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More Browser Hacking: Checking Email Security

What about reading other people's emails? Every day people email me with excuses for why I should help them break into email accounts. "My friend gave me permission to try to break in." "I need to know whether my lover is cheating on me." "Someone stole my email account from me and tech support won't help."

You can go to jail warning: Stealing someone's email is a U.S. Federal felony. It's also creepy.

I was worried that Google searches might turn up lots of email, so I tried by searching intitle:"Index of /var/spool/mail". This is the directory in which Unix and Linux type computers store email for download by users. I only got a few hits.

You'll notice that there are no directories listed. That doesn't mean there are no email accounts here. You can't see the directories because none of them are world readable. You can be pretty certain that you won't be able to sneak a look at anyone's email here.

Newbie note: In Unix, Linux and some Windows operating systems, files can be marked so that only certain users can read, write or run them. If a file can be read or seen by anyone, it is called "world readable."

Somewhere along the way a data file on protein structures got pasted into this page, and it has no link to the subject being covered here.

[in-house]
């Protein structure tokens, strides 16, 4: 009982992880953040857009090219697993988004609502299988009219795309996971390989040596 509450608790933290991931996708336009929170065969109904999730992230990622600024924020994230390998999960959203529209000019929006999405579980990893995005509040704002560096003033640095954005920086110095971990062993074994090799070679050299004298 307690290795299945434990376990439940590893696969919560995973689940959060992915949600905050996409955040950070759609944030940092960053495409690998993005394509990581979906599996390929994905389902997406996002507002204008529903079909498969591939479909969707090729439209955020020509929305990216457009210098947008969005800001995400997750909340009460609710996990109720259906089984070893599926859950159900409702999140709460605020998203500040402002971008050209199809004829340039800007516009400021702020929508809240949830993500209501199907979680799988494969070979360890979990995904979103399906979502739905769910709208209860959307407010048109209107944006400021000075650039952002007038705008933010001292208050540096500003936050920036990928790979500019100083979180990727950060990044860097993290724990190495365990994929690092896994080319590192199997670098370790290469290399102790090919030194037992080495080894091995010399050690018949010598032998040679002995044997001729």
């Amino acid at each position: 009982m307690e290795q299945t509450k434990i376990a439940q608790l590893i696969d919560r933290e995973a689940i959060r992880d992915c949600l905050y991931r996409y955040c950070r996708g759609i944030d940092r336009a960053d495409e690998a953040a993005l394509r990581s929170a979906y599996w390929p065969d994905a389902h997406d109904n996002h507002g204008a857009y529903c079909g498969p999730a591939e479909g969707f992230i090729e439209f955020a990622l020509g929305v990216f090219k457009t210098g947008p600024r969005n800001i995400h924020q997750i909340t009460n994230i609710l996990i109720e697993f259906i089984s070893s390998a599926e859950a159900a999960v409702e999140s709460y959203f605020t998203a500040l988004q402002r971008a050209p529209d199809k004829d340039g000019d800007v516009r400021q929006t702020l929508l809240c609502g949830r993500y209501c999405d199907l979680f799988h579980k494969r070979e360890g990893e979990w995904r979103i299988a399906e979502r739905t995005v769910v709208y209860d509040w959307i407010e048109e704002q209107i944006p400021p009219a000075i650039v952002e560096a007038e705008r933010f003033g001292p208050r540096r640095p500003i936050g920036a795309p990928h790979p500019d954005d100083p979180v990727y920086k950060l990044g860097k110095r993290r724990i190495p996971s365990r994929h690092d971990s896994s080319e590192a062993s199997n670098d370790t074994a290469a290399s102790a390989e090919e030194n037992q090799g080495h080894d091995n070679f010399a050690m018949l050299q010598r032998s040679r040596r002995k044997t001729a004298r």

A computer criminal might break in and change the permissions on someone's account in /var/spool/mail/ so the victim's email becomes world readable. To make reading the victim's email easy, the bad guy can also make a symbolic link to a page of the email server's web site (if it runs a web server and is a Unix or Linux type system).

Someone once did that to me. The bad guys could see any email that I hadn't downloaded yet. However, I had a shell account on the mail server. In a routine check of file permissions I discovered the problem. In any case, this account didn't receive email from my normal cmeinel.com address, but one that I rarely used. All that computer crime effort for nothing...

Here's how you can check to see whether anyone can snoop on your email by using their browser. You might have to get some cooperation from your online service to find out the exact file location in which you email is kept. Then type that location into your browser, for example "http://mail.myisp.net/var/spool/mail/". If this doesn't work, try this: "http://mail.myisp.net/../var/spool/mail/" or "http://mail.myisp.net/../../var/spool/mail/". That "../" means "go up one directory."

You won't be able to use "../" on a Google search (or about any search engine) because it is used as part of a common attack on webservers. Their firewalls or other security programs will block those strings.

Newbie note: A string is a sequence of characters, for example !@#$%^& or "Mary had a little lamb".

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